Sailing Away to Santa Barbara

An American Riviera getaway: a catamaran ride, the Funk Zone and suite sleep at the Kimpton Canary Hotel

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Captain Daniel prepares to set sail on the Double Dolphin from the Santa Barbara Harbor.
Santa-Barbara-Sailing-Center
The author fantasizes about captaining a ship.

My agenda includes a much-anticipated sailing excursion. Scattered, late-November rains, however, are threatening to scuttle the plan. But you know what they say near the end of nearly every Hollywood movie: We can do this! Undeterred, and for-the-moment under sunny skies, we prepare to depart from Santa Barbara Harbor’s dock.

In the name of caution, we won’t sail far outside the harbor’s rocky breakwater, which when built, accidentally created the highly-regarded Sandspit surf spot—a rare, right-hand barrel with a long, shallow bottom.

Young Captain Daniel helms the Double Dolphin, a 50-foot sailing catamaran rented from the Santa Barbara Sailing Center. His first mate is Atria, a blonde seafarer seemingly born to the water. I had to ask the origin story of her name.

Atria, as the first mate is happy to regale, is the name of the brightest star in a triangular-shaped constellation in the southern sky. In real life, Atria’s brothers Orion and Leo were named after constellations at the urging of their Merchant Marine father.

“Since he was going to be away at sea so often, he wanted to be able to look up and see his kids in the night sky,” Atria says. Moments later, she springs away from our conversation on the bow to grab a telescoping boat hook. With the hook, Atria successfully retrieves a passenger’s baseball cap that had blown off his head and into the choppy seawater.

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The motley crew assembled for an American Riviera sailing trip.

Captain Daniel is also a friendly and knowledgeable sailor. He’s well-versed in the backstories of the boats we pass on the way through of the harbor. On the right, he points out, is Kevin Costner’s Perfect World, a 36-foot, long-range Radon vessel. On the left is Guilty, the aptly name boat owned by Law & Order creator/producer Dick Wolf.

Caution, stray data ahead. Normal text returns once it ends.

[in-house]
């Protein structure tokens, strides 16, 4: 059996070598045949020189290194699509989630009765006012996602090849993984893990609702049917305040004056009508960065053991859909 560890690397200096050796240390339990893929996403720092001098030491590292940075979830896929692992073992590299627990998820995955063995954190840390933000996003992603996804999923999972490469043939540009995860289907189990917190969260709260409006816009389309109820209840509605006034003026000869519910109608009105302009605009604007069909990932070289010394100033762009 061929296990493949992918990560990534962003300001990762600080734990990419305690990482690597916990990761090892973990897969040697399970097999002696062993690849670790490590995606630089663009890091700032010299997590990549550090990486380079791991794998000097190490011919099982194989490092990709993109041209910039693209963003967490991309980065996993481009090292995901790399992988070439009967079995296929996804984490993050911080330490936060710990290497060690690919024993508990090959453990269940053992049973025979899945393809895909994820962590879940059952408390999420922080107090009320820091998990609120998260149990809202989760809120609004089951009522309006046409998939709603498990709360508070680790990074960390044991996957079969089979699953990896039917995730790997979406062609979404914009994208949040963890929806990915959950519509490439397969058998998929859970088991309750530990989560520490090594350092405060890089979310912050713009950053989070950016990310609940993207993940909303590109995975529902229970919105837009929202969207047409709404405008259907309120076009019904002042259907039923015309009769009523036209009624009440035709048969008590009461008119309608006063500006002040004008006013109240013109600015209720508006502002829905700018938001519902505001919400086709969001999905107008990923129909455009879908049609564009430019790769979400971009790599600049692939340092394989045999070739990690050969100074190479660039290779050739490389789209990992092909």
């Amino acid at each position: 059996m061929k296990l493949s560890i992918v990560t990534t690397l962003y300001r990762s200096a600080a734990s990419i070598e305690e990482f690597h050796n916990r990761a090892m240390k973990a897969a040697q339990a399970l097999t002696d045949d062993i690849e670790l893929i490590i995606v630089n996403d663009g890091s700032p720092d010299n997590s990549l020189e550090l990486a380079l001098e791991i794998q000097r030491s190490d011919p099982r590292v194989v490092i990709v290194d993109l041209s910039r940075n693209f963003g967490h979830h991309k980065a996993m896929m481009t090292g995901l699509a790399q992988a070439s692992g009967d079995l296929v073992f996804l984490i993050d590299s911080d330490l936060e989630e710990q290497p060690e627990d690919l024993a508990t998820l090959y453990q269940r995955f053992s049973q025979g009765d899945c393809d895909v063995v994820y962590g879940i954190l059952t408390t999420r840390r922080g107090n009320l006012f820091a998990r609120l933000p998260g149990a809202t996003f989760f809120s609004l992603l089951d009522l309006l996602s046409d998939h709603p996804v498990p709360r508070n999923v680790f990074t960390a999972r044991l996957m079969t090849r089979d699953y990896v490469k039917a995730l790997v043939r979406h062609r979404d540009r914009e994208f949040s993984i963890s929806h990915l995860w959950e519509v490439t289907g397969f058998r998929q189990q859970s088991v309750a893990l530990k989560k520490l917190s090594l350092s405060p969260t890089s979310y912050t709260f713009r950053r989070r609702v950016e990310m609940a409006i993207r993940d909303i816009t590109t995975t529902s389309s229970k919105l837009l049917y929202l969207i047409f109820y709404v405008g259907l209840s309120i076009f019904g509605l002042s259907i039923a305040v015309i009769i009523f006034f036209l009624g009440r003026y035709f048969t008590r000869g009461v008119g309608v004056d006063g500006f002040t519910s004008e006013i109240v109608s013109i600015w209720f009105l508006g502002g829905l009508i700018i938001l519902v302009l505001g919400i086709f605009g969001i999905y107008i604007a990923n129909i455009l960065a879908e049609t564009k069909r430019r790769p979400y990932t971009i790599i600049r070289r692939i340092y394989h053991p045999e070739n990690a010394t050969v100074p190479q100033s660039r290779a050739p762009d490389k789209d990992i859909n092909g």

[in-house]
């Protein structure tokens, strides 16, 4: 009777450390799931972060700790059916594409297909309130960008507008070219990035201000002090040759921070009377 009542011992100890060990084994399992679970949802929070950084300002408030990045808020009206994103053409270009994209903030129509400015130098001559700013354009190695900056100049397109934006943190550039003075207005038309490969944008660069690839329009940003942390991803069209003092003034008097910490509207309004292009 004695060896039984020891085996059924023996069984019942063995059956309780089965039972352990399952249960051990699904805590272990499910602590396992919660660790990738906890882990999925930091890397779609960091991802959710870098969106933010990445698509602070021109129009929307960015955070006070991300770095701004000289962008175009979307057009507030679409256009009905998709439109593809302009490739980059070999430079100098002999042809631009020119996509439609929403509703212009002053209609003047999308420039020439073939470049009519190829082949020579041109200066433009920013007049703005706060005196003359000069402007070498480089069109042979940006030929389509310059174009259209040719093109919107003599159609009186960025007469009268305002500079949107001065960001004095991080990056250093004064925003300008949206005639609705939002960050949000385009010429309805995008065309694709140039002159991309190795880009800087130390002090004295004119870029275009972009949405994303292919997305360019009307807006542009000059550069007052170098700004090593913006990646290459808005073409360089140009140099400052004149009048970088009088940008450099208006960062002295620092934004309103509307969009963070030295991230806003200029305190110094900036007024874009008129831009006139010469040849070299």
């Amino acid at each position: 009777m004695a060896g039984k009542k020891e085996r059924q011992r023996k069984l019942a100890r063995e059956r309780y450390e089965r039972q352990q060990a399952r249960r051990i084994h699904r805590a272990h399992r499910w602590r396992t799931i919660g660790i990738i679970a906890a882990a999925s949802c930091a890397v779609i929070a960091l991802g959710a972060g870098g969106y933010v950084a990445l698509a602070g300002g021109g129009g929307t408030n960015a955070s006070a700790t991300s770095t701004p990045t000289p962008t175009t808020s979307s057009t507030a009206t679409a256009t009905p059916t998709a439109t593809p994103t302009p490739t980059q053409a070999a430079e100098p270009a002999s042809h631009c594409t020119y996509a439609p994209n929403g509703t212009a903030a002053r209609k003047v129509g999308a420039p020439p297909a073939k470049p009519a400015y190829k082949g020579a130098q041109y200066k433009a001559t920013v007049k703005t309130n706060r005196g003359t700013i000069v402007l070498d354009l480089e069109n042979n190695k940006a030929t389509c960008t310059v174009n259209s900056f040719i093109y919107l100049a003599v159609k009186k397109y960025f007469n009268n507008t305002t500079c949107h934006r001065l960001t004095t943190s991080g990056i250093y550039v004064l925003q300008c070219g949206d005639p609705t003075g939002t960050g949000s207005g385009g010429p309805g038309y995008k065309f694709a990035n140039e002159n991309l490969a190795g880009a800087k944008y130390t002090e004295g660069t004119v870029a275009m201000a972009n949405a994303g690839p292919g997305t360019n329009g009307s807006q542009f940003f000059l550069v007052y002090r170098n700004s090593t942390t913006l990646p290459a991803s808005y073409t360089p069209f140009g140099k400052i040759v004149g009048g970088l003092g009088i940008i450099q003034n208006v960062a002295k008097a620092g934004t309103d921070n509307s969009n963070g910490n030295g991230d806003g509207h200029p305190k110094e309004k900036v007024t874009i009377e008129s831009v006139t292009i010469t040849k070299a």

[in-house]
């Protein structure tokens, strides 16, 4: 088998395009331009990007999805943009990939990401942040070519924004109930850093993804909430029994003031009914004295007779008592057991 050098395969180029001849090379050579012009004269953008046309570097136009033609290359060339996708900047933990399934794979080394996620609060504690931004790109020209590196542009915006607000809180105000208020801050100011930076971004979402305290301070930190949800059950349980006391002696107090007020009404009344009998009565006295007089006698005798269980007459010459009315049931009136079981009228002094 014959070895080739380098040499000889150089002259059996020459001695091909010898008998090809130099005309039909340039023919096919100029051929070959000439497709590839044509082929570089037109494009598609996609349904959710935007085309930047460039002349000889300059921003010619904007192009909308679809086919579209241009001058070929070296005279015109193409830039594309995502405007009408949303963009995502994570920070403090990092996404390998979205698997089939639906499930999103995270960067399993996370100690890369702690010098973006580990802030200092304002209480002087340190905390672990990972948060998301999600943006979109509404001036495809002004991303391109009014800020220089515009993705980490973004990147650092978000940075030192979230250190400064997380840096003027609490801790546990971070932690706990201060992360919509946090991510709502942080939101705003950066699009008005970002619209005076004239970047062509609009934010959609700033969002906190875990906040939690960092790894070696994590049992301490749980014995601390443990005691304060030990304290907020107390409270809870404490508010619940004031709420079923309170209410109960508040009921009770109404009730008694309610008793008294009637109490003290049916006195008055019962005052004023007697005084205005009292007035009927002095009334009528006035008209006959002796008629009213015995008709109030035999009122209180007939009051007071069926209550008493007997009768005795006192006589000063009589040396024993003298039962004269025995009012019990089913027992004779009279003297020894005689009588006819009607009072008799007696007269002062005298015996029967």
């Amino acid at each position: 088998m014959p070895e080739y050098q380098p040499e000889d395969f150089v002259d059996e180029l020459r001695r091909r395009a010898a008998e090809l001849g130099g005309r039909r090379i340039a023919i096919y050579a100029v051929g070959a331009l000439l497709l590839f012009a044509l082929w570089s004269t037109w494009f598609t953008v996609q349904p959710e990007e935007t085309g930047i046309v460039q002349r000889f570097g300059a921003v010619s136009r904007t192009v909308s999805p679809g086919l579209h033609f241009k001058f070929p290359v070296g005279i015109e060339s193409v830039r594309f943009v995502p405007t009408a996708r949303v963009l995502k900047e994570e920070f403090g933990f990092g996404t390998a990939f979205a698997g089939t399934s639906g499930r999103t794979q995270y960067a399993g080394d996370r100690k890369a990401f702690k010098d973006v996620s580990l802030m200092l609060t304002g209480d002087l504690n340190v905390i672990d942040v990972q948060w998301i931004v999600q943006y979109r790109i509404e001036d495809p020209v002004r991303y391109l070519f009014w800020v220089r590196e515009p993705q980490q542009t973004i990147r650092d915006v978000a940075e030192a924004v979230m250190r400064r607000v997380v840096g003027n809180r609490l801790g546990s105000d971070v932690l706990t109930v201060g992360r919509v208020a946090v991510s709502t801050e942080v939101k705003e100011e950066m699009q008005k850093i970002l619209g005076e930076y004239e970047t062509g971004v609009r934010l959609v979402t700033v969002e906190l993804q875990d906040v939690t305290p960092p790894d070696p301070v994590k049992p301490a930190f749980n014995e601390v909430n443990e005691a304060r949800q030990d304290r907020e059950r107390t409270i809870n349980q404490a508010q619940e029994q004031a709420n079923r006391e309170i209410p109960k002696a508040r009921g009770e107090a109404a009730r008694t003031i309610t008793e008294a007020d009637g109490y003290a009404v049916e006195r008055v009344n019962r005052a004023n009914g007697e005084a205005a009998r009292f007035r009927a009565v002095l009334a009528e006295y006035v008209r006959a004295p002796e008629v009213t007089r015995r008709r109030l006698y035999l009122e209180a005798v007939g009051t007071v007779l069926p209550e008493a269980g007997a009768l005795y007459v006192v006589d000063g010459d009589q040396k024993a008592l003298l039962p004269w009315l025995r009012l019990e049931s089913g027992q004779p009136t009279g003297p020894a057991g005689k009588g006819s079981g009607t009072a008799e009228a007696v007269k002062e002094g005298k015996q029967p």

And so on. The Orient is an all-wood boat with a shiny mast made of one sturdy spruce tree. Channel Cat is owned by Warren Buffett business partner Charlie Munger, and is available for rent at $25,000 per hour, Captain Daniel notes with a nod and a smile.

Halfway through the trip, our captain cuts back on the throttle and lines up the Double Dolphin to face the shoreline. The view starts at the horizon with a white beach and a row of like-sized palm trees. This postcard picture segues upward into the red-tile roofs and Spanish Colonial architecture of downtown Santa Barbara. Gazing higher carries your eyes up into the steep Santa Ynez Mountains.

It’s a pause-worthy view made even more dramatic by the rain clouds obscuring parts of the 4,300-foot mountain peaks. “Welcome to the American Riviera,” announces Captain Daniel.

Santa Barbara’s Funk Zone

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Funk Zone street art.

Shortly after the Double Dolphin docks, the rain clouds uncork. Lightening also charges up the sky during this downpour. We’d hit the sailing window perfectly, though. And following a short Uber ride, I’m introduced to the Funk Zone.

Santa Barbara’s newest downtown neighborhood—once funky in terms of the smells derived from warehouses and fish markets—is now funkified with hip and cool. The Funk Zone is repopulated with makers, artisans, street art, trendy restaurants and lots of wine-tasting storefronts.